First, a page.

- Which do you think is more important for a society: being the best at arts, culture, and science, or being the most powerful militarily?
- Which society would you rather live in: a freer society, or a more stable, secure society?
- Explain that these are good questions to consider when dealing with today’s topic: Which Bronze-Age civilization would be better to live in: Egypt or Mesopotamia? Inform students that they will give group presentations on this topic, using:
- The present class period to gather ideas for presentations, by exploring a related Kialo discussion.
- The next 1-2 class periods to prepare the presentations.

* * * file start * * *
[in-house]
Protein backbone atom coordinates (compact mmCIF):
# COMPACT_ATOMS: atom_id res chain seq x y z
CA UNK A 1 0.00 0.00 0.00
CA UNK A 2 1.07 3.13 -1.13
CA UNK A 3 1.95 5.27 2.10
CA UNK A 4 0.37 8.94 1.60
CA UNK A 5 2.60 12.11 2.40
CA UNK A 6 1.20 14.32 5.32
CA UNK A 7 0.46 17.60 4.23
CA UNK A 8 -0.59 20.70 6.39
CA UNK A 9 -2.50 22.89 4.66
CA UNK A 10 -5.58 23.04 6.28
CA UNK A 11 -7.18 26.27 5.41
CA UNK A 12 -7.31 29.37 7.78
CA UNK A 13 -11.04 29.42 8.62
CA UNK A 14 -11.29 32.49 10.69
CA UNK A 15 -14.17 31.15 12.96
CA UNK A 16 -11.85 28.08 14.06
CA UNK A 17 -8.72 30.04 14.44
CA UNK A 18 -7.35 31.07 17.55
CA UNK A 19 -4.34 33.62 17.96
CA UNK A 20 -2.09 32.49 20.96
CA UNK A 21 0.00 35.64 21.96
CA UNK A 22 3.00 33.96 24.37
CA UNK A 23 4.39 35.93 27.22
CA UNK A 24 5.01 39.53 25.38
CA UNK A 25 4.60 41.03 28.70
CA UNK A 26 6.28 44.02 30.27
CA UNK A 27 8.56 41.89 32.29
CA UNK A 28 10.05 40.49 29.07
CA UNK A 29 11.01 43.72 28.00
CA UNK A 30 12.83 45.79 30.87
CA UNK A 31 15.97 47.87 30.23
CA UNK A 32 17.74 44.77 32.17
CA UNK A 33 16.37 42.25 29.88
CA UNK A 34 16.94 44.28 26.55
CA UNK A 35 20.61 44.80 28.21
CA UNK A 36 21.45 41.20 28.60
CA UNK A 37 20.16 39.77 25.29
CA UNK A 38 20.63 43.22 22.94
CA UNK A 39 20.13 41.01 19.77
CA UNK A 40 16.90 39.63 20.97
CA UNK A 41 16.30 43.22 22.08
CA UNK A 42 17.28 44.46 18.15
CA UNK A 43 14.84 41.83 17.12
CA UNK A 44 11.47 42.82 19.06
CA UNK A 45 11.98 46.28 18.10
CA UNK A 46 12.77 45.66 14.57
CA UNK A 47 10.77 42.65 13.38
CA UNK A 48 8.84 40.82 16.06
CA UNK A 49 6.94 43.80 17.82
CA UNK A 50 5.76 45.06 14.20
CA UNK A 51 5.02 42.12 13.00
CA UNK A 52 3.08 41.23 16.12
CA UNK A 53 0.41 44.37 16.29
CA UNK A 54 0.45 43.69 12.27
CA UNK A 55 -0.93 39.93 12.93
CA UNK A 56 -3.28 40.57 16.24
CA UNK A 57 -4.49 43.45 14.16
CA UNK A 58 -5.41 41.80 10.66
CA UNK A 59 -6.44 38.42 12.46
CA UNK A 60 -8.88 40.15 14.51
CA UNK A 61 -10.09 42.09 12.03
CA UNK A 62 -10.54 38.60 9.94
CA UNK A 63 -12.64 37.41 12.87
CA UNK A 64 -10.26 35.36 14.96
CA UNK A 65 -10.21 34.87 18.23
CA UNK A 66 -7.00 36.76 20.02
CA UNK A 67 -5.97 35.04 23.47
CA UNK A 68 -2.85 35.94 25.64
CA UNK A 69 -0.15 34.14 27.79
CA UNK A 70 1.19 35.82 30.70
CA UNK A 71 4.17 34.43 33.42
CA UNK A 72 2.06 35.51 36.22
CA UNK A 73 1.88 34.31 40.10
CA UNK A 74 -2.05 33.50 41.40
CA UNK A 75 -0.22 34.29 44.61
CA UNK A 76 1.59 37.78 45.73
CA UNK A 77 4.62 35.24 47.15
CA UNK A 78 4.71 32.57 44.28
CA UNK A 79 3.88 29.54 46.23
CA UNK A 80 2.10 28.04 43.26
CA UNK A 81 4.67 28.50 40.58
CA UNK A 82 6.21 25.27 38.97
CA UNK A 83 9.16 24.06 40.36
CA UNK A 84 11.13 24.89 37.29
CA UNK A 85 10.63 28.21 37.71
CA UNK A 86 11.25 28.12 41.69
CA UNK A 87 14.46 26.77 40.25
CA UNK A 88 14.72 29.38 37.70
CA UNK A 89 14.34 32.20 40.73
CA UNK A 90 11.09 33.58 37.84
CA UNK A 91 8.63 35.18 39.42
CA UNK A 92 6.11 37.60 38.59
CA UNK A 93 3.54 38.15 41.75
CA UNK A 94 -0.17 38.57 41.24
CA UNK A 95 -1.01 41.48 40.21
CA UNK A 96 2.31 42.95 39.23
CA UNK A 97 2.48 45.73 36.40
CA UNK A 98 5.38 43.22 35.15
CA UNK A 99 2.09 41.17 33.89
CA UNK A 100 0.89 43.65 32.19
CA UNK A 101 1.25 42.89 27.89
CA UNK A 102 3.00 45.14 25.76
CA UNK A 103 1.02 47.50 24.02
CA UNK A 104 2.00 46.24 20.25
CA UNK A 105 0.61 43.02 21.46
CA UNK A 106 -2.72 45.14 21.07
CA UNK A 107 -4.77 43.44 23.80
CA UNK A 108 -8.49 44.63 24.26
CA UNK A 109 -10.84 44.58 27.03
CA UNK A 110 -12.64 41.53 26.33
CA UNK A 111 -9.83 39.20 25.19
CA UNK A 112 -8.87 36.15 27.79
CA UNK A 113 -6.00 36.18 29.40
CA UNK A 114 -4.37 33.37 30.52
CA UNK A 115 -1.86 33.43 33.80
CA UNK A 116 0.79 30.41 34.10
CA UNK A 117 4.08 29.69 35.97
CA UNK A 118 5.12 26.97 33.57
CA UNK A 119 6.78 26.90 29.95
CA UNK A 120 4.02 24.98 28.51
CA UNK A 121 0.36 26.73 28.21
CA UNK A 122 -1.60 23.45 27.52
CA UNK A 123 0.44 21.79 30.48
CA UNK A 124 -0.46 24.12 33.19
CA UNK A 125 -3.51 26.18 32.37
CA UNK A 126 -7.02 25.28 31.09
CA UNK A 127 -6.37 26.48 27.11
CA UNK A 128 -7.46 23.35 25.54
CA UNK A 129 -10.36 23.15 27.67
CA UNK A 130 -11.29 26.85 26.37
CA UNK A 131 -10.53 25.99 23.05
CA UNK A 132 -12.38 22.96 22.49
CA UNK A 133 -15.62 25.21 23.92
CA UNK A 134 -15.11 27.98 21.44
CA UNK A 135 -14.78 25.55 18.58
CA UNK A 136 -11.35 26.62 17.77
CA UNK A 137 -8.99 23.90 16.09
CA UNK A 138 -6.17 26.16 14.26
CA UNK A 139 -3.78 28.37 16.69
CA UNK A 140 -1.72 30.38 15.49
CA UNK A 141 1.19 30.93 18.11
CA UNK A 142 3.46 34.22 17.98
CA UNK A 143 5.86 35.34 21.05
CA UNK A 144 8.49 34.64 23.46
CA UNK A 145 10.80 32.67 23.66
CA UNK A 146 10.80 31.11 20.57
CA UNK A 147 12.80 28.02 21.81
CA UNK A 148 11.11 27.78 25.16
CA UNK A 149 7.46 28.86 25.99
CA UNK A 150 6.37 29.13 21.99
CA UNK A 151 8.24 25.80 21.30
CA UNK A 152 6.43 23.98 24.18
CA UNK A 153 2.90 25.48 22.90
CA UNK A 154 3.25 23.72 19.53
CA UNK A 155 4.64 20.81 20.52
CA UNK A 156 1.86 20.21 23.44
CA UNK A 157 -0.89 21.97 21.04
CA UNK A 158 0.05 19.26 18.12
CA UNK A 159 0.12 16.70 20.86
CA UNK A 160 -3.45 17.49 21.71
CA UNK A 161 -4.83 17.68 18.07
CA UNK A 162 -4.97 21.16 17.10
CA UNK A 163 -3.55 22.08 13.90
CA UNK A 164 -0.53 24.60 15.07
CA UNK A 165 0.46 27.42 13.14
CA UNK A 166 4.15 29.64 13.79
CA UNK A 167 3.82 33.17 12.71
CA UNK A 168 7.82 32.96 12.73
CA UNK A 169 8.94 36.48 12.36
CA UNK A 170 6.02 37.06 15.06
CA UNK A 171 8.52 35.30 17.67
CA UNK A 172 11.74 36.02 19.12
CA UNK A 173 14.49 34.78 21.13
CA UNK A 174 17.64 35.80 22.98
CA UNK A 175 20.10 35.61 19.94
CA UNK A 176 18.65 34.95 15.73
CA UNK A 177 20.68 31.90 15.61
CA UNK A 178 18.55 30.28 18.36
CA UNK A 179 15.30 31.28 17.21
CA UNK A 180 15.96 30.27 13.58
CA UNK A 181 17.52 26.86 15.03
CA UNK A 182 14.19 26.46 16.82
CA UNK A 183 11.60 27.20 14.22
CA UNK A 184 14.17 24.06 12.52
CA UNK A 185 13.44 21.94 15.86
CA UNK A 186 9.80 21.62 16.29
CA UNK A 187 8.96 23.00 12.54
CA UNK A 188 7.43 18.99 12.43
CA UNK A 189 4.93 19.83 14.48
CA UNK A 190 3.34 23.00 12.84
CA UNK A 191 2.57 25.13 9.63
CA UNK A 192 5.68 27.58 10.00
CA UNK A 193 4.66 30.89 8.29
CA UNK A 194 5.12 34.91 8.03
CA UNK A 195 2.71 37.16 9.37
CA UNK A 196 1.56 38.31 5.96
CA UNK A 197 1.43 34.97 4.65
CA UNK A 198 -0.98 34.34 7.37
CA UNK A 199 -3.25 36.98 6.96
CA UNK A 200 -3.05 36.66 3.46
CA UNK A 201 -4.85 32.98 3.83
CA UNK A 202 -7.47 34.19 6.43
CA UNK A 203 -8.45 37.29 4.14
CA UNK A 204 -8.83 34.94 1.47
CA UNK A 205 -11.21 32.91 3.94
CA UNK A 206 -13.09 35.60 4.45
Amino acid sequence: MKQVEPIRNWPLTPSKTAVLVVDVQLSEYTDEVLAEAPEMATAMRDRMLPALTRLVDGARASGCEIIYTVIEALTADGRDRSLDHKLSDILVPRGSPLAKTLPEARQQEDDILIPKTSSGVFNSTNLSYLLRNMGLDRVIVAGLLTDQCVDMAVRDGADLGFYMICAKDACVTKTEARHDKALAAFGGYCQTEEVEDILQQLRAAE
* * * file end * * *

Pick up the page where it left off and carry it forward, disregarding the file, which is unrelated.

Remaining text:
- A final 1-2 class periods to deliver the presentations.
Optional extension: Activate knowledge by showing the TEDed videos “A day in the life of an ancient Babylonian business mogul” and “A day in the life of an ancient Egyptian doctor.”
Part A: Explore the Kialo discussion (focus of 1 class period)
- Distribute and go over the assignment rubric.
- Create student groups or let students form their own groups.
Tip: To give students some agency, let them explore the Kialo discussion for 10-15 minutes before asking them to pick their civilization. They do not need to make this choice as soon as they form their groups.
- Distribute and go over the graphic organizer.
- Ask students to decide whether they would prefer to live in Bronze-Age Egypt or Mesopotamia. Direct students to begin consulting the Kialo discussion for ideas on the topic while taking notes and/or filling out the graphic organizers. Tell students to write down what they find the most important in the discussion for making their choice and why, as well as why their chosen civilization is better on this point than the other civilization.